Weekly Market Update: December 19, 2022

Alex Ralicki |

The Federal Reserve continues to walk a tightrope in its battle to tame inflation. The central bank has been very aggressive in raising the benchmark short-term interest rate in an effort to slow demand for goods and services enough to put downward pressure on prices. However, the Fed is trying to guard against slamming on the monetary brakes too hard and pushing the U.S. economy into recession.

Recent inflation data have been mixed, but are showing some moderation in prices. The November Producer Price Index came in double the consensus expectation, but the Consumer Price Index (CPI) showed growth of just 0.1%, down from the 0.4% gain registered in October. For the 12 months ending November, the CPI rose 7.1%, the smallest year-over-year increase since December, 2021. Treasury market yields and the value of the dollar fell on the CPI report, while equities rose for the couple of days preceding the Fed’s decision.

Meantime, worries about the economy are not going away. The U.S. consumer sector has proven resilient in 2022, but the effects of stubbornly high inflation and the Fed’s restrictive monetary policies have reduced the purchasing power of the consumer. Over time, this has eroded savings accounts and caused consumers to take on more debt. According to The Federal Reserve Bank of New York, Americans held $925 billion in credit card debt at the end of the third quarter. This was a 15% year-over-year increase, the biggest jump in more than two decades.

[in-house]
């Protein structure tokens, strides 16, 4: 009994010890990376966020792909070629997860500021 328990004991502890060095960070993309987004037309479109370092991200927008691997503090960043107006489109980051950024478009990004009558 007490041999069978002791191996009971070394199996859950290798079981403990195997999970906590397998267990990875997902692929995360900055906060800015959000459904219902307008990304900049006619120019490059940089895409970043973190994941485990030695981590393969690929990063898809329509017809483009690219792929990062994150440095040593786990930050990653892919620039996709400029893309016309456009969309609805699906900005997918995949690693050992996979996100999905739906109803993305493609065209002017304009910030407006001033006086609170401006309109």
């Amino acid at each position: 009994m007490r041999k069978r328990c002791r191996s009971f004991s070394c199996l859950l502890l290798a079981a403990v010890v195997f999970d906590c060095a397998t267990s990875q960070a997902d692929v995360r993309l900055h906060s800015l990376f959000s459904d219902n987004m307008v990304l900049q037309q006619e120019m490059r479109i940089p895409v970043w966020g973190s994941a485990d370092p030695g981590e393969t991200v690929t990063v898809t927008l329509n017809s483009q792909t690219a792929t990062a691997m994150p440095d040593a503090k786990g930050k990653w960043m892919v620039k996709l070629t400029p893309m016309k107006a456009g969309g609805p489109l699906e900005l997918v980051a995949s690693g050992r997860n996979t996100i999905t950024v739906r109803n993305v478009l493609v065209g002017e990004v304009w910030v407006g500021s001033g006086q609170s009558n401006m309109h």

The Treasury market yield curve remains inverted. This occurs when the rates on short-term Treasuries exceed those of longer durations. That, along with the recent drop in the price of oil (on concerns about demand), often portends that a recession is on the horizon. Many industry leaders think corporate profit growth will slow next year. If earnings were to fall, valuations for the S&P 500 companies may come under pressure.

Conclusion: Given the likely more difficult setting that lies ahead for Corporate America, we continue to recommend that investors add high-quality companies that have demonstrated an ability to deliver steady earnings growth even in a slowing economic environment. 


Source: ValueLine.com